To Astronauts, Dressing Up Is Unsuitable Job
Astronauts Frederick H. Hauck and George D. Nelson struggled through a rehearsal Saturday of what may be one of their toughest tasks of the entire flight of the shuttle Discovery: Getting dressed to go home.
The astronauts have bulky new spacesuits for launch and re-entrythat include built-in parachutes, emergency provisions and even lifeboats. Every member of the all-male crew knows that on the ground all a person has to do to put on a pair of pants is stand first on one leg and then on the other.
But in the weightless environment of the space shuttle, astronauts drift around, sometimes bouncing off the floor, sometimes off the ceiling. So officials were concerned over just how hard it might be to put on the spacesuit when the astronaut cannot stand up and do it like a man.
Saturday, Hauck and Nelson found out.
“It was not an easy task,” one official said after watching television transmissions of the two men twisting and sweating as they grunted their way into the bright orange suits.
To make matters worse, the temperature is warm inside the spacecraft because of a failed cooler. Saturday, it ranged in the low 80s.
“They are warm,” Nelson said of the $125,000 spacesuits at one point. “There’s no doubt about that.”
“Roger, Pinky, it looks like you can work up a pretty good sweat just putting it on,” answered Mission Control. Pinky is Nelson’s nickname.
Bumping Into Each Other
Astronauts John M. Lounge and David C. Hilmers tugged at a wide assortment of straps and buckles as they tried to help their colleagues. Pilot Richard O. Covey was nowhere to be seen as the four other crewmen bumped into each other in the crowded orbiter.
The chore proved challenging but not impossible. It took Hauck about 10 minutes to accomplish it. Early Monday morning, the astronauts will get to do it all over again as they prepare for their 9:37 a.m. landing at Edwards Air Force Base in Southern California.
In comparison to the crews of earlier spaceflights, the astronauts generally had a pretty slow day as they cruised around the globe at 17,300 m.p.h.
But back on the ground, it was a terrific day for Lloyd C. Bruce, a senior at the University of Missouri. While still in high school, Bruce wondered if a metal like titanium would be stronger if it melted and then resolidified in a weightless environment.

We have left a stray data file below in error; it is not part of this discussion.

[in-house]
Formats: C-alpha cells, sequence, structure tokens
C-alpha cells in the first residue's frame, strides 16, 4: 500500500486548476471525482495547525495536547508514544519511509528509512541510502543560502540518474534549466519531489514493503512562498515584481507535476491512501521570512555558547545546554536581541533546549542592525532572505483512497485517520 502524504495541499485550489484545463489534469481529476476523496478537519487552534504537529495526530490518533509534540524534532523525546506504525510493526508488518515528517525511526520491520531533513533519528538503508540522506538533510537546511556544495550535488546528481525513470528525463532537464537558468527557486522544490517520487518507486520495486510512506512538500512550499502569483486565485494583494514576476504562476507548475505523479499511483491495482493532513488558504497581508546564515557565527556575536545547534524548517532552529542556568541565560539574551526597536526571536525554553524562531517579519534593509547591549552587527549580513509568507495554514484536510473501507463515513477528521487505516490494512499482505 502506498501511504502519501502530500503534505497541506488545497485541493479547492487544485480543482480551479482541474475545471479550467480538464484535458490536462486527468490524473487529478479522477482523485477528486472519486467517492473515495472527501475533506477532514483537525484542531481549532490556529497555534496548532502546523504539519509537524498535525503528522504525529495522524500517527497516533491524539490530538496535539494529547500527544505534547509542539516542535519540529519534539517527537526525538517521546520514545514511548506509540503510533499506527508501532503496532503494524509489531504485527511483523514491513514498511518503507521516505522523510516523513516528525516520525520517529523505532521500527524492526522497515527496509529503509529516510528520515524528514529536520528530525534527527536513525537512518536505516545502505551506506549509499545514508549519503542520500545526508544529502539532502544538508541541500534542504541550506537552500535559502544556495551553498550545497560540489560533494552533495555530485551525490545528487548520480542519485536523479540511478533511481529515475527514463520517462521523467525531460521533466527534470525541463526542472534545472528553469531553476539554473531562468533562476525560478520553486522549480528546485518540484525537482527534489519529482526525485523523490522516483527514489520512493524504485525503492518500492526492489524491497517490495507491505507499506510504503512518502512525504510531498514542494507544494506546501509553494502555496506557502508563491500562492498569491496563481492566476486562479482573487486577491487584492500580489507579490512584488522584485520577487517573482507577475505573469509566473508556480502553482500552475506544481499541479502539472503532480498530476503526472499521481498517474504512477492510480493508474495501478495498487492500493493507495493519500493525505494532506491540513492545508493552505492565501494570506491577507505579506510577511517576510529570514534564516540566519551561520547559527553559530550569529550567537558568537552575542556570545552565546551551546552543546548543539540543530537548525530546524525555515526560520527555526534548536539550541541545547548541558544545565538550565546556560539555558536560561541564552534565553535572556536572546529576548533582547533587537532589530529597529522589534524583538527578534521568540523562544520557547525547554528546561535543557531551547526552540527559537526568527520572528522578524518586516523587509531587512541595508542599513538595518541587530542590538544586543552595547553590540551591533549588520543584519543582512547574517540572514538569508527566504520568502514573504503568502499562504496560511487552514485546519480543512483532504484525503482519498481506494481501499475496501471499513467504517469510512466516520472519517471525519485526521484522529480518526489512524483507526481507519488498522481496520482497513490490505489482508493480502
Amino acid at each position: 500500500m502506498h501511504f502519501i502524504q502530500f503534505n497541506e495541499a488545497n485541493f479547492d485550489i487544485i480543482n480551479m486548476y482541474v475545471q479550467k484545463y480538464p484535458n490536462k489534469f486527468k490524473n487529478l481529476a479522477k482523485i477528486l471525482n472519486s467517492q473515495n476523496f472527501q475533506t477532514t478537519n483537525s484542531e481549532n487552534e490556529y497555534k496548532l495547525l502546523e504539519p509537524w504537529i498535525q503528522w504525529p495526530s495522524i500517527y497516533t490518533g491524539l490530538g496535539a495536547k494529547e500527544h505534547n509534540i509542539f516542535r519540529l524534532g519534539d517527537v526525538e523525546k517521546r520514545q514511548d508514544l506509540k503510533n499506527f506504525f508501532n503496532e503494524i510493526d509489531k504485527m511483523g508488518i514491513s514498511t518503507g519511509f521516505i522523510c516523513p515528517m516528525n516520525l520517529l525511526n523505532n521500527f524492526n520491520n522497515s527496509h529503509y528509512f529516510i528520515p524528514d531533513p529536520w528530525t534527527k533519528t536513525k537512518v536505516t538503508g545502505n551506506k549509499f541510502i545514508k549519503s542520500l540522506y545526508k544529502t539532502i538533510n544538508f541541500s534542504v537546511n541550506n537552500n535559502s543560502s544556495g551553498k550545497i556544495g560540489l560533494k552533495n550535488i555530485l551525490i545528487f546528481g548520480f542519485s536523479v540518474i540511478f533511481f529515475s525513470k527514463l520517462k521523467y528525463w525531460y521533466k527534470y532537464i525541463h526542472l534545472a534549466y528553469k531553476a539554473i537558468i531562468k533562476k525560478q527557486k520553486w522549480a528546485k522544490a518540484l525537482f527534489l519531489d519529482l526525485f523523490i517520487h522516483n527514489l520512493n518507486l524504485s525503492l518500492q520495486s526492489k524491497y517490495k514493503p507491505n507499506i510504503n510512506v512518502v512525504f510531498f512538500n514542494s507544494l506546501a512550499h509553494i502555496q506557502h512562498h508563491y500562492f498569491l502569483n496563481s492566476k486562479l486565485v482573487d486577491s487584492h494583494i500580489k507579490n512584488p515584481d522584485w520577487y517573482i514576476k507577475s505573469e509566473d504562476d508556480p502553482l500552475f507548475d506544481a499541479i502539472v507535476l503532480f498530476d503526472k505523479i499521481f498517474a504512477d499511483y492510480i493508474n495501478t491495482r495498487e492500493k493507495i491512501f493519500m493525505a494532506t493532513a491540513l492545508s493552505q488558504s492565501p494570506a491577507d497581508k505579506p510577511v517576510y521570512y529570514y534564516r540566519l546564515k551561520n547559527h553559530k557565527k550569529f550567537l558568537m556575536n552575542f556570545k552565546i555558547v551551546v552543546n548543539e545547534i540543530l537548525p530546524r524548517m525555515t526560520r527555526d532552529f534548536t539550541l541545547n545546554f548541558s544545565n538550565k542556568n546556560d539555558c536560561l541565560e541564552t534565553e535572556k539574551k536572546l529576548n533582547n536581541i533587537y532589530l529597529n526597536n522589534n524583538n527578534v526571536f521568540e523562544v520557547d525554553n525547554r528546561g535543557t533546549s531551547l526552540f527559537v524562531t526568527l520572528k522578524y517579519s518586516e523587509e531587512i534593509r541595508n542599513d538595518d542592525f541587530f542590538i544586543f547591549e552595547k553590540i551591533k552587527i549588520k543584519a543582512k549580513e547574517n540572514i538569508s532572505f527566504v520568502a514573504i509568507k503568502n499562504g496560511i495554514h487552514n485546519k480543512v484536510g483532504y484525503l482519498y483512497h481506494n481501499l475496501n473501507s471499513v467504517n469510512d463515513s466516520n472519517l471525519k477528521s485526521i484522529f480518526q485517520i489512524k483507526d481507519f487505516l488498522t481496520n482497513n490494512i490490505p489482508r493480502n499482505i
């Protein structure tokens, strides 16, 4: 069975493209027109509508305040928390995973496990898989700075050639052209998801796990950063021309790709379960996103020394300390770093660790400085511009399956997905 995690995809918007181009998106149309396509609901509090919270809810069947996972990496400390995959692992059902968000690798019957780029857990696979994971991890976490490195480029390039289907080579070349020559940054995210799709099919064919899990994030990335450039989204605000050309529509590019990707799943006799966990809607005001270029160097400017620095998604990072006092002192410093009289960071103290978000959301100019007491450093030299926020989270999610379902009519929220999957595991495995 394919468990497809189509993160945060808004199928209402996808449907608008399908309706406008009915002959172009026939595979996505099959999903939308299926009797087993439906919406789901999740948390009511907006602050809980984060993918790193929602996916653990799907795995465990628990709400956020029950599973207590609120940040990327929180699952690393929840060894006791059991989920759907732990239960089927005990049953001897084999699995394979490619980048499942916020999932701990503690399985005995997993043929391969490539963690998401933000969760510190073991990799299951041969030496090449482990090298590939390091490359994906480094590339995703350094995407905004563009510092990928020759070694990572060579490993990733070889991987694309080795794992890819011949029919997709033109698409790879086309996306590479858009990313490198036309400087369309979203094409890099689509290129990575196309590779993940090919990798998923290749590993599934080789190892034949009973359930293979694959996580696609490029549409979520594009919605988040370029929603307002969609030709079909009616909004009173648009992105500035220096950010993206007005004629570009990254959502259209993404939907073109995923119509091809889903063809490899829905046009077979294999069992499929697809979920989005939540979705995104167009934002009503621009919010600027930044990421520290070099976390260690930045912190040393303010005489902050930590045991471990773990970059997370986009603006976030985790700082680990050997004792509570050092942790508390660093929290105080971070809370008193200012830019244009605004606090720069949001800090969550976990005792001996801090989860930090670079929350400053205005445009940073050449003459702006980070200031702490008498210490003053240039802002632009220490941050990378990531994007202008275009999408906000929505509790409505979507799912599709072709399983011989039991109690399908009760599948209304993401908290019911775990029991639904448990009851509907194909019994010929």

Gains Corporate Sponsor
He took his idea to NASA as part of the shuttle student experiment program, and McDonnell Douglas Astronautics Co. agreed to sponsor it.
The idea behind the experiment is that the strength of a metal is determined partly by its crystalline structure and the grains that make up that structure should be more perfectly distributed if allowed to form in a weightless environment.
The experiment consists of four glass tubes, each with a titanium wire filament. Aboard Discovery, Lounge hooked each of the tubes up to a battery and hit each wire with exactly the same charge.
The wires were of two different lengths and the longer wires turned bright yellow as they were heated by the charge. But the shorter wires got so hot they melted because the current was concentrated over a shorter distance.
“I expected that,” Bruce said. The wires returned to a solid form as they cooled.
The wires will be sent to McDonnell Douglas in St. Louis, where they will be compared to other titanium wires from an identical experiment on the ground.
Bruce said he expects the alloy from the shuttle’s samples to be the strongest. If he is right, it could mean that stronger metals could be produced in space than on Earth, and that could be important in the years ahead when orbiting factories are expected to serve a wide range of needs.
Today, the astronauts will complete several experiments and begin preparations for landing.